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- An experimental study of external memory algorithms for connected components (2021)
- We empirically investigate algorithms for solving Connected Components in the external memory model. In particular, we study whether the randomized O(Sort(E)) algorithm by Karger, Klein, and Tarjan can be implemented to compete with practically promising and simpler algorithms having only slightly worse theoretical cost, namely Borůvka’s algorithm and the algorithm by Sibeyn and collaborators. For all algorithms, we develop and test a number of tuning options. Our experiments are executed on a large set of different graph classes including random graphs, grids, geometric graphs, and hyperbolic graphs. Among our findings are: The Sibeyn algorithm is a very strong contender due to its simplicity and due to an added degree of freedom in its internal workings when used in the Connected Components setting. With the right tunings, the Karger-Klein-Tarjan algorithm can be implemented to be competitive in many cases. Higher graph density seems to benefit Karger-Klein-Tarjan relative to Sibeyn. Borůvka’s algorithm is not competitive with the two others.

- Some results on the theory and practice of algorithms (2020)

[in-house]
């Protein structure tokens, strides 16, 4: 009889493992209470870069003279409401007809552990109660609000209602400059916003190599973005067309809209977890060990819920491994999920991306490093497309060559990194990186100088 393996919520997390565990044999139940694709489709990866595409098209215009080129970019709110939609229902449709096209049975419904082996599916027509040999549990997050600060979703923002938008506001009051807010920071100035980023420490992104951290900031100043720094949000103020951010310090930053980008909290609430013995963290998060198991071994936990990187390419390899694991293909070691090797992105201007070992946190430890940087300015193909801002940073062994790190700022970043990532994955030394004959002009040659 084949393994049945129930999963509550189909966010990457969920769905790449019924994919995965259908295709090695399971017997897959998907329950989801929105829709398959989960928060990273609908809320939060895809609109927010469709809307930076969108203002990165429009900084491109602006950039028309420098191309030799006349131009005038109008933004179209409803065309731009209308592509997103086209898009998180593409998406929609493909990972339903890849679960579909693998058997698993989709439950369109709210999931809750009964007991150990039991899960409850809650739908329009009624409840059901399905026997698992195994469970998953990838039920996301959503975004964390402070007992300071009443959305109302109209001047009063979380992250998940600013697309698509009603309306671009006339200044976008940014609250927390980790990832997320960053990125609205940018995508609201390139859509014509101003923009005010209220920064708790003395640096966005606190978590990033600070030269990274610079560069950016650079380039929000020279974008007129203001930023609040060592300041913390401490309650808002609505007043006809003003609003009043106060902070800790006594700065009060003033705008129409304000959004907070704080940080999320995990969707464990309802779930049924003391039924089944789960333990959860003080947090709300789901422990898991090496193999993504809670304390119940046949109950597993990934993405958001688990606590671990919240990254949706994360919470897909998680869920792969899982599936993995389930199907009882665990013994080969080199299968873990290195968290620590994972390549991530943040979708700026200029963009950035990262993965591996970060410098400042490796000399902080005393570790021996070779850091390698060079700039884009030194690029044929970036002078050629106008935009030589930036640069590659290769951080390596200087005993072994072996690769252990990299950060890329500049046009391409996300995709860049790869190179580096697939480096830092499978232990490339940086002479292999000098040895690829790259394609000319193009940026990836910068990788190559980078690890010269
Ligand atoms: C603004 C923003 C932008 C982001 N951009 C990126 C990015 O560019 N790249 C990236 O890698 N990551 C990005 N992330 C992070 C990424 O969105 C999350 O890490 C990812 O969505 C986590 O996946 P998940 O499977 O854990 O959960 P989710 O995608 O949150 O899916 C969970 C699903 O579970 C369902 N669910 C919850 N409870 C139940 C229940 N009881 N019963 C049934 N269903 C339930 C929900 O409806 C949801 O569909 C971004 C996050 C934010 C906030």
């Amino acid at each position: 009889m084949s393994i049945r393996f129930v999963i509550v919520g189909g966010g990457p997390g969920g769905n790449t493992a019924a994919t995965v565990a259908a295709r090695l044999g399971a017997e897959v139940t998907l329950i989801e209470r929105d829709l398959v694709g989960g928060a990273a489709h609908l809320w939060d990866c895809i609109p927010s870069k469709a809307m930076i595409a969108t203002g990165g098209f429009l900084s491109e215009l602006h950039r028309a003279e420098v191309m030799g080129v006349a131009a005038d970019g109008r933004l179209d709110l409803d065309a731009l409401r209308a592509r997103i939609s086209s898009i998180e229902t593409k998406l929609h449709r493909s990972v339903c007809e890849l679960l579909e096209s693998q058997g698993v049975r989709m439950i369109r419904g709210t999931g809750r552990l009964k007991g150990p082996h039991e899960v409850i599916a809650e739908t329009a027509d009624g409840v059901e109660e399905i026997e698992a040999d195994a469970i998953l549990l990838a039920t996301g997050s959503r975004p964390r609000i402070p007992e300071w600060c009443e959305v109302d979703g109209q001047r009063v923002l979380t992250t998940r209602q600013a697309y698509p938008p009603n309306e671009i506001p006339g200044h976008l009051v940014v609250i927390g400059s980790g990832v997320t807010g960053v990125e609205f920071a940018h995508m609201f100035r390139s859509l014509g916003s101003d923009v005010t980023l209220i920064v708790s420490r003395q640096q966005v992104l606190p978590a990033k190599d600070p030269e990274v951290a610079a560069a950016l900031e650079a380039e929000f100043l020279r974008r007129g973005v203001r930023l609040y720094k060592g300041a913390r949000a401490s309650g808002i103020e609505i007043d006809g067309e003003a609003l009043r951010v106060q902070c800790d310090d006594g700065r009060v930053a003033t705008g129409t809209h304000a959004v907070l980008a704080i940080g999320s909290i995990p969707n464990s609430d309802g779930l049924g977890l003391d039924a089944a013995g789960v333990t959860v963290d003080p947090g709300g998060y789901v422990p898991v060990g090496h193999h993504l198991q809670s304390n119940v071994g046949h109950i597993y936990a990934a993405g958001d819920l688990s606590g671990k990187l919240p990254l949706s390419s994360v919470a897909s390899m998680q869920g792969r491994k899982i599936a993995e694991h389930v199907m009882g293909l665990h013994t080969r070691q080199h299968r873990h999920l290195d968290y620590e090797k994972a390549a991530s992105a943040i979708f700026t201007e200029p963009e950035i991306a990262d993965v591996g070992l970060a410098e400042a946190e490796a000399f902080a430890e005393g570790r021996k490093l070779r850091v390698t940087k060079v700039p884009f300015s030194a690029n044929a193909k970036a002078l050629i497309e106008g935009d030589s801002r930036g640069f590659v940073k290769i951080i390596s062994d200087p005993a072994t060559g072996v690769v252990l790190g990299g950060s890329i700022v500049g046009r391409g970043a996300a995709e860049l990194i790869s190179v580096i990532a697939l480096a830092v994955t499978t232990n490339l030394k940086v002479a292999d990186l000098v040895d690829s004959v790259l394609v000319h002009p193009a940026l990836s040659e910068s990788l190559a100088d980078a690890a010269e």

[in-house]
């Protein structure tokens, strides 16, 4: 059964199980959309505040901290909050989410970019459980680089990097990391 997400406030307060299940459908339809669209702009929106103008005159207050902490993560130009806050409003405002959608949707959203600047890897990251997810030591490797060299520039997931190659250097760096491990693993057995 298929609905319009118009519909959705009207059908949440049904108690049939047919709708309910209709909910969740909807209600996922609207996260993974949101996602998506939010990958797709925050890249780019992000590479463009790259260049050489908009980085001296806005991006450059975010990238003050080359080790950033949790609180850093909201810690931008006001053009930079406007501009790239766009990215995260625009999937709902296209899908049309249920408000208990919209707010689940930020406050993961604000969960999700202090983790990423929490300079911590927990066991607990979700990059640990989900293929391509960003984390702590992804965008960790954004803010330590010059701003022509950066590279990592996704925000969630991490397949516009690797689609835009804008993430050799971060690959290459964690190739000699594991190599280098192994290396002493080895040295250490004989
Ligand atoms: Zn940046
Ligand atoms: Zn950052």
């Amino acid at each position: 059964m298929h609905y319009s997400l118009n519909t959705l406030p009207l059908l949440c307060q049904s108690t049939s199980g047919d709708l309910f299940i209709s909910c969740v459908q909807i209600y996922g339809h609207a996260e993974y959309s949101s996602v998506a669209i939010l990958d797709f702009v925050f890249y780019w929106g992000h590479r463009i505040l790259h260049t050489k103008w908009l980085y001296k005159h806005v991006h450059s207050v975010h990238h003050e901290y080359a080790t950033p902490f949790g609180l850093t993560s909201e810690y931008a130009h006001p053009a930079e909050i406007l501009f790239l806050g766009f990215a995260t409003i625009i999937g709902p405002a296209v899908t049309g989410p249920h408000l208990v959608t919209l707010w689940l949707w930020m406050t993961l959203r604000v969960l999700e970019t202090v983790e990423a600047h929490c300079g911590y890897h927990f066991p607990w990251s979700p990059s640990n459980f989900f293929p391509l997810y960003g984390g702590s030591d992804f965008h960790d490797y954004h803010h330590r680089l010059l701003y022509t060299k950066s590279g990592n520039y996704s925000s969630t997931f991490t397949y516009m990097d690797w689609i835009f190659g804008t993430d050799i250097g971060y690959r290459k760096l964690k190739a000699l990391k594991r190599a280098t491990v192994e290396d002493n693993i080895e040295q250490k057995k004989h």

- This thesis presents research which spans three conference papers and one manuscript which has not yet been submitted for peer review. The topic of 1 is the inherent complexity of maintaining perfect height in B-trees. We consider the setting in which a B-tree of optimal height contains n = (1−ϵ)N elements where N is the number of elements in full B-tree of the same height (the capacity of the tree). We show that the rebalancing cost when updating the tree—while maintaining optimal height—depends on ϵ. Specifically, our analysis gives a lower bound for the rebalancing cost of Ω(1/(ϵB)). We then describe a rebalancing algorithm which has an amortized rebalancing cost with an almost matching upper bound of O(1/(ϵB)⋅log²(min{1/ϵ,B})). We additionally describe a scheme utilizing this algorithm which, given a rebalancing budget f(n), maintains optimal height for decreasing ϵ until the cost exceeds the budget at which time it maintains optimal height plus one. Given a rebalancing budget of Θ(logn), this scheme maintains optimal height for all but a vanishing fraction of sizes in the intervals between tree capacities. Manuscript 2 presents empirical analysis of practical randomized external-memory algorithms for computing the connected components of graphs. The best known theoretical results for this problem are essentially all derived from results for minimum spanning tree algorithms. In the realm of randomized external-memory MST algorithms, the best asymptotic result has I/O-complexity O(sort(|E|)) in expectation while an empirically studied practical algorithm has a bound of O(sort(|E|)⋅log(|V|/M)). We implement and evaluate an algorithm for connected components with expected I/O-complexity O(sort(|E|))—a simplification of the MST algorithm with this asymptotic cost, we show that this approach may also yield good results in practice. In paper 3, we present a novel approach to simulating large-scale population protocol models. Naive simulation of N interactions of a population protocol with n agents and m states requires Θ(nlogm) bits of memory and Θ(N) time. For very large n, this is prohibitive both in memory consumption and time, as interesting protocols will typically require N > n interactions for convergence. We describe a histogram-based simulation framework which requires Θ(mlogn) bits of memory instead—an improvement as it is typically the case that n ≫ m. We analyze, implement, and compare a number of different data structures to perform correct agent sampling in this regime. For this purpose, we develop dynamic alias tables which allow sampling an interaction in expected amortized constant time. We then show how to use sampling techniques to process agent interactions in batches, giving a simulation approach which uses subconstant time per interaction under reasonable assumptions. With paper 4, we introduce the new model of fragile complexity for comparison-based algorithms. Within this model, we analyze classical comparison-based problems such as finding the minimum value of a set, selection (or finding the median), and sorting. We prove a number of lower and upper bounds and in particular, we give a number of randomized results which describe trade-offs not achievable by deterministic algorithms.